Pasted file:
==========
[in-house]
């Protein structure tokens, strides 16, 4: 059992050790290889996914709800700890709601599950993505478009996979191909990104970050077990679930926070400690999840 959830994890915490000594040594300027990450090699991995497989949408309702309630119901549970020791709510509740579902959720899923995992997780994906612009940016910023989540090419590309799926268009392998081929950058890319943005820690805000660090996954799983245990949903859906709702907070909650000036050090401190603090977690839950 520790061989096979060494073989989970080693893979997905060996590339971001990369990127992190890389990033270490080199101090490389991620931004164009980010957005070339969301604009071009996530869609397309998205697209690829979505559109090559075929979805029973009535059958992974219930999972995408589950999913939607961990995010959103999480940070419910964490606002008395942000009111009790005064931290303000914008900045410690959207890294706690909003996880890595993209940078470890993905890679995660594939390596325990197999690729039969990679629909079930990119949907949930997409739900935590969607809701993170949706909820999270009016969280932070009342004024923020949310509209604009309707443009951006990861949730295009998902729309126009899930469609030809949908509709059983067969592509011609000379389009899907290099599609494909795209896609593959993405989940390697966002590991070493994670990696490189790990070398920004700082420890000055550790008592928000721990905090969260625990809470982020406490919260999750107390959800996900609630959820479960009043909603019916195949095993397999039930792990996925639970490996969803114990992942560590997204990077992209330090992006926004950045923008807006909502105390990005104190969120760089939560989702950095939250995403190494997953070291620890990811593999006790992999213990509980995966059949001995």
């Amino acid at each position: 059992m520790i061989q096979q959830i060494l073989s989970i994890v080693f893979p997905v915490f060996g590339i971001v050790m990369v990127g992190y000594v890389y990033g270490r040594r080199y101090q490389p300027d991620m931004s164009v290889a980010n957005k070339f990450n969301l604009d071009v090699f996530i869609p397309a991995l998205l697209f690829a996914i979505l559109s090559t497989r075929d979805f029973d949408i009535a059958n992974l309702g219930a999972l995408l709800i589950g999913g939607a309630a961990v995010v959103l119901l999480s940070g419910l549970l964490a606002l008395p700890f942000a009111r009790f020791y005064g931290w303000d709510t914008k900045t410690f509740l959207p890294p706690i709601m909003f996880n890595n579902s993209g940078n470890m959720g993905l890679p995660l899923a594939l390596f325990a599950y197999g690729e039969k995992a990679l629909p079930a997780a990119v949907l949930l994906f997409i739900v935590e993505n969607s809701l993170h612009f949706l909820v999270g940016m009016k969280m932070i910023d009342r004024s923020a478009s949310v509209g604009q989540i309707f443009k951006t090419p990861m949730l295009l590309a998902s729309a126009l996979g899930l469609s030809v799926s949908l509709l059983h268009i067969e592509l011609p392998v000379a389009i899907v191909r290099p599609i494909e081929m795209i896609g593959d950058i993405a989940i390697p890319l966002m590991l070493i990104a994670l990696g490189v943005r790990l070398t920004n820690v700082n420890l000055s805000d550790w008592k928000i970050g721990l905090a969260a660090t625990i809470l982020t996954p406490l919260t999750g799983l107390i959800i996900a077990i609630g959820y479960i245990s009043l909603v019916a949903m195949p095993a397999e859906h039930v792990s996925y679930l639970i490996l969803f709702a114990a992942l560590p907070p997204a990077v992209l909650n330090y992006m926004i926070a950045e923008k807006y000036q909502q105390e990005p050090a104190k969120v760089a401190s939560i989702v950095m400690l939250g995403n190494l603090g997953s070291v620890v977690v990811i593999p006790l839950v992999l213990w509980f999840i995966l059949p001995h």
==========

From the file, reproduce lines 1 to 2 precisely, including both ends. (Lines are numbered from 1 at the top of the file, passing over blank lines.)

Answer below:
[in-house]
């Protein structure tokens, strides 16, 4: 059992050790290889996914709800700890709601599950993505478009996979191909990104970050077990679930926070400690999840 959830994890915490000594040594300027990450090699991995497989949408309702309630119901549970020791709510509740579902959720899923995992997780994906612009940016910023989540090419590309799926268009392998081929950058890319943005820690805000660090996954799983245990949903859906709702907070909650000036050090401190603090977690839950 520790061989096979060494073989989970080693893979997905060996590339971001990369990127992190890389990033270490080199101090490389991620931004164009980010957005070339969301604009071009996530869609397309998205697209690829979505559109090559075929979805029973009535059958992974219930999972995408589950999913939607961990995010959103999480940070419910964490606002008395942000009111009790005064931290303000914008900045410690959207890294706690909003996880890595993209940078470890993905890679995660594939390596325990197999690729039969990679629909079930990119949907949930997409739900935590969607809701993170949706909820999270009016969280932070009342004024923020949310509209604009309707443009951006990861949730295009998902729309126009899930469609030809949908509709059983067969592509011609000379389009899907290099599609494909795209896609593959993405989940390697966002590991070493994670990696490189790990070398920004700082420890000055550790008592928000721990905090969260625990809470982020406490919260999750107390959800996900609630959820479960009043909603019916195949095993397999039930792990996925639970490996969803114990992942560590997204990077992209330090992006926004950045923008807006909502105390990005104190969120760089939560989702950095939250995403190494997953070291620890990811593999006790992999213990509980995966059949001995």